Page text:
The relational focus of infant mental health has been the sine qua non of this field from the beginning. It is not the infant who is the target of intervention but rather the infant-parent relationship. . . . Instead of the problem or disturbance being understood as within the child or within the parent, the problem may be understood as between the child and caregiver.The child brings his or her own qualities to the relationship, qualities referred to as "biological vulnerabilities." These may include difficulties with sensory processing and inflexibility. The parent brings his or her own issues, which include not only biological vulnerabilities, that in adult life may manifest as actual mental illness, but a whole history of relationships and experience.
"Infant mental health" can be a confusing term, as it may imply that there is such a thing as "infant mental illness." As those who read my blog know, I am very much opposed to diagnosing mental illness in young children. Rather, infant mental health is about understanding and supporting the young child's ability to experience, regulate and express emotions, form close relationships, and explore the environment and learn.
Many forces, including the education system and health insurance industry, push parents in the direction of answering the above question in the form of a diagnosis. On a purely emotional level, during the time it takes to address the problems in the relationship (and it does take time, but for a young child, not that much time) it can be hard to hold on to the complexity. The need to answer this question with a definitive "yes" or "no" may be put aside, only to resurface at a later time.
Daphne Merkin, in last week's New York Times piece Is Depression Inherited? tackles this challenging issue. Merkin, who has had a lifelong struggle with depression, looks at the question from her perspective as mother to a now 22-year-old daughter. She writes:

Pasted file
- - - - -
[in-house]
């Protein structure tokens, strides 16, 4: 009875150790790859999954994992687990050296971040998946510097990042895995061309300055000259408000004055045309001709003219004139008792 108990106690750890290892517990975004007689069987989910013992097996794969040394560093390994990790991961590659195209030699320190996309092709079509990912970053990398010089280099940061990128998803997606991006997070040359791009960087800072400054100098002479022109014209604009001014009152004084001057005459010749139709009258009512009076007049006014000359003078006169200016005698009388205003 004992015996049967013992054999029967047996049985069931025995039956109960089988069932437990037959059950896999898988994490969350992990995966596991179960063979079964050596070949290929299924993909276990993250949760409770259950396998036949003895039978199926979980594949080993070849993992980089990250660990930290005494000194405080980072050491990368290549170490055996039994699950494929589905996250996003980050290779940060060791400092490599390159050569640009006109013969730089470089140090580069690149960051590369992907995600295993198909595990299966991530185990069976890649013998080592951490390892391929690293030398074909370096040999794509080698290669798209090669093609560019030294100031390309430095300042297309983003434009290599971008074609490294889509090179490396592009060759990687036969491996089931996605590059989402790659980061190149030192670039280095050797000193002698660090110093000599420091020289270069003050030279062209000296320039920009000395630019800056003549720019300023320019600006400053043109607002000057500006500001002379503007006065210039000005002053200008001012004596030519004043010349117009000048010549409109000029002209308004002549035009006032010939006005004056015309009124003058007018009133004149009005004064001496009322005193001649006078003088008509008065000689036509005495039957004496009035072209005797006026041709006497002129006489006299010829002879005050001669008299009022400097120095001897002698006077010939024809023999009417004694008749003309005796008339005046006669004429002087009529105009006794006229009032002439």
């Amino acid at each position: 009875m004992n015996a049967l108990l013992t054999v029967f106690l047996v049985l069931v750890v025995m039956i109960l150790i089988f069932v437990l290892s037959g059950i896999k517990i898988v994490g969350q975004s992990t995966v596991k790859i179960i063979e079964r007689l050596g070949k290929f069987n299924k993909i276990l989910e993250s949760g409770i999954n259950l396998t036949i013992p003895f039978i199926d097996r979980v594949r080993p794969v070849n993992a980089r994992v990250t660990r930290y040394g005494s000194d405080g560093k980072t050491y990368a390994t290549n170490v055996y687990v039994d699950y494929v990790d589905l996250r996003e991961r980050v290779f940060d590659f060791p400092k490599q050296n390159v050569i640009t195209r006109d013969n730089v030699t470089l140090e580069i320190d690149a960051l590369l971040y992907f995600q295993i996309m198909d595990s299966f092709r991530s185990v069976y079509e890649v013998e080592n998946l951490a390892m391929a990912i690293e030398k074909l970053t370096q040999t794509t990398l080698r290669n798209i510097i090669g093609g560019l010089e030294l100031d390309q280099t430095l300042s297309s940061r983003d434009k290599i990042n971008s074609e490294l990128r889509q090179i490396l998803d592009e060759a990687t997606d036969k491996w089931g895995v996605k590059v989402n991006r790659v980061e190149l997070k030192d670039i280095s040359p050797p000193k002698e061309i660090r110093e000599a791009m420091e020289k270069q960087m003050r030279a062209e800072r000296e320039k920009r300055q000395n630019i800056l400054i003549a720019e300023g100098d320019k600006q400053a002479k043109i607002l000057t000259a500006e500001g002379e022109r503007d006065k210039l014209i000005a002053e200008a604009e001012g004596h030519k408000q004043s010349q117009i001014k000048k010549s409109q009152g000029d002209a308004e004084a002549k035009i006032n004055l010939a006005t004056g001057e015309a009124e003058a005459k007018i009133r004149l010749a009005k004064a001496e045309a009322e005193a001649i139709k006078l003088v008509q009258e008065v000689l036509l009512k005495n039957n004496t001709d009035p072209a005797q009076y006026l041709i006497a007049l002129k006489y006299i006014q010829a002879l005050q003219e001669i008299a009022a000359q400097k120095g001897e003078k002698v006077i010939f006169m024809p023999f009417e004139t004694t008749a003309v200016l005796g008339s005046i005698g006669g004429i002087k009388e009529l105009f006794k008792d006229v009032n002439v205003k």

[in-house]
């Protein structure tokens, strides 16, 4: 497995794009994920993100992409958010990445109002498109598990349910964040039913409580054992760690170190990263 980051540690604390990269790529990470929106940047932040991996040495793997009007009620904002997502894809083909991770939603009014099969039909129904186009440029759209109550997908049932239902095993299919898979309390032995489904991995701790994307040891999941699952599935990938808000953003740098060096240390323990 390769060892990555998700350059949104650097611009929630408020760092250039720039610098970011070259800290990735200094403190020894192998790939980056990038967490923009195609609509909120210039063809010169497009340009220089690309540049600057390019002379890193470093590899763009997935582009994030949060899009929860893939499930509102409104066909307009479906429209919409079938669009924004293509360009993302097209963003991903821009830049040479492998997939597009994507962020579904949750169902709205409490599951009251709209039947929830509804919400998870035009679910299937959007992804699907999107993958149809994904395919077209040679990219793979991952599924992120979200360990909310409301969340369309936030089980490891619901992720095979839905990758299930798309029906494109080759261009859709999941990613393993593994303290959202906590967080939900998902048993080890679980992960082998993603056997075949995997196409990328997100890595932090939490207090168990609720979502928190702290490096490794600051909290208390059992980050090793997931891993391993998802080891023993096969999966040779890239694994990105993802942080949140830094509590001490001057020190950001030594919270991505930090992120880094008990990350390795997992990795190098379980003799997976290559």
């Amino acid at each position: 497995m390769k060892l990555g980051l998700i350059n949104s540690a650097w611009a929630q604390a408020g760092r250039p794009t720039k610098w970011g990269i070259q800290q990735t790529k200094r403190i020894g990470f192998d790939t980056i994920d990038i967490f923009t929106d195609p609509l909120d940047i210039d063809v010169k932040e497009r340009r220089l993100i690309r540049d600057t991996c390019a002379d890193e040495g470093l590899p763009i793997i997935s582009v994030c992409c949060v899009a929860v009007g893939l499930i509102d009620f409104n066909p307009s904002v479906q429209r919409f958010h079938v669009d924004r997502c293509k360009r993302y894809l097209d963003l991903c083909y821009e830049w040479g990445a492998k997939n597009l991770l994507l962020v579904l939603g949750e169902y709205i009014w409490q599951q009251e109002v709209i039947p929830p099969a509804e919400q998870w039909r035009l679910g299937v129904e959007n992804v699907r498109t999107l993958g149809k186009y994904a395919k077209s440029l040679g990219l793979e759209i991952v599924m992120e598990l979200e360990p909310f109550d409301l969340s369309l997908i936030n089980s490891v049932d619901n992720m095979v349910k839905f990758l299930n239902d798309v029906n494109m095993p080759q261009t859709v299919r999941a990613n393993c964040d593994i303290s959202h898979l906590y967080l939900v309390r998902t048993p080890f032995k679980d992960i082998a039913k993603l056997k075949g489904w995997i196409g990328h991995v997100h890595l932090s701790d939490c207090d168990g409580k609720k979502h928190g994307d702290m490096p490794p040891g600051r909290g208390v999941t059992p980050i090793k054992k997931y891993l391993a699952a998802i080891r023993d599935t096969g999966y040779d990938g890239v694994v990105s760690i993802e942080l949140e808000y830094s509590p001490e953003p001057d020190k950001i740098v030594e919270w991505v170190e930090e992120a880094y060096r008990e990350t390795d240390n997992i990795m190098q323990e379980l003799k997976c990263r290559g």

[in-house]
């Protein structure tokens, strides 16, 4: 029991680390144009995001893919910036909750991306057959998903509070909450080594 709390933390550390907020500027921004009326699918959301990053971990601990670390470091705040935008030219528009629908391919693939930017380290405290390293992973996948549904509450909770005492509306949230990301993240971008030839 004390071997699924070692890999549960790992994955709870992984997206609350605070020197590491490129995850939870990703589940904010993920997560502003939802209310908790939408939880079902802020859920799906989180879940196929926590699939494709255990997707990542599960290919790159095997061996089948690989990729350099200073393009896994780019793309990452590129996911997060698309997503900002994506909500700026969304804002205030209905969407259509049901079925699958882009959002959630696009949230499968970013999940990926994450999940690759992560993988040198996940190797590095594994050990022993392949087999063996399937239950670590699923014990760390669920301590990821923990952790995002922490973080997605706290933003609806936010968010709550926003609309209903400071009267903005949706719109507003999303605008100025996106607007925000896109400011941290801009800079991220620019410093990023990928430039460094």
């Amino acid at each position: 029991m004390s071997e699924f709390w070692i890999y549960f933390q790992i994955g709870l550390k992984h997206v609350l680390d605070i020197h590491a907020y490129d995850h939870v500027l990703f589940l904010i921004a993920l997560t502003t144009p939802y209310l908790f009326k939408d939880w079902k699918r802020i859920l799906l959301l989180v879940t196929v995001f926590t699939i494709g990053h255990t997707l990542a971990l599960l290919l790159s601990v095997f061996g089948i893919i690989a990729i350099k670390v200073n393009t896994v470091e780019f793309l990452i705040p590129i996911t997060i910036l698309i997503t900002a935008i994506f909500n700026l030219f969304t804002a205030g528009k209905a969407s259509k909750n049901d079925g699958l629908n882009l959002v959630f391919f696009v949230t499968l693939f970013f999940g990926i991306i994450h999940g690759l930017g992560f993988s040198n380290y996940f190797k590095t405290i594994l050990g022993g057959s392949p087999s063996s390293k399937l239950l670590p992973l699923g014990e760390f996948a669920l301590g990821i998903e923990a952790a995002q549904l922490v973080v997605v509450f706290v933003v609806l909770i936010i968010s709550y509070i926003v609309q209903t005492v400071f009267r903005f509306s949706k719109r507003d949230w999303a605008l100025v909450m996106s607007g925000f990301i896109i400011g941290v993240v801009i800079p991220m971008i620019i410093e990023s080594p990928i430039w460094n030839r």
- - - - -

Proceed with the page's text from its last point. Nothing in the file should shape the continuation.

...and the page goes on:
Probably the most basic error we make is in trying to frame the puzzle of how human character evolves in stark oppositional terms — nature or nurture — rather than seeing it as an inextricable mix of things.Her most important point comes in a parenthetical statement. In considering how to use the current information available to guide parenting, she writes:
Until more compelling genetic information becomes available, it seems that the best we can do is to keep our children’s predispositions in mind while focusing on the pieces of the developmental puzzle over which we can exert control. (This includes being attuned to your child’s nature, especially when it differs from your own.)This last concept of "being attuned to your child's nature, especially when it differs from your own," is the essence of healthy parenting. She is describing a parent's recognition of what D. W, Winnicott termed the child's "true self." It involves recognizing a child as a person with thoughts and feelings that are his own. It is an excellent goal to work towards, though not always easy. Issues that get in the way of recognizing the child's true self, including stresses in a parent's life and other relationships, may need to be addressed.
When viewed from this perspective, the question becomes not "is there something wrong with my child?" but rather "Who is this child, and how is he or she both alike and different from me?"
As I write in my book Keeping Your Child in Mind, where I explore this issue in much more depth:
It is my hope that we can move from an emphasis on diagnosis and labeling to an emphasis on prevention. We need to ask not “what is the disorder?” but rather, “what is the experience of this particular child and family?” and “what can we do to move things in a better direction?”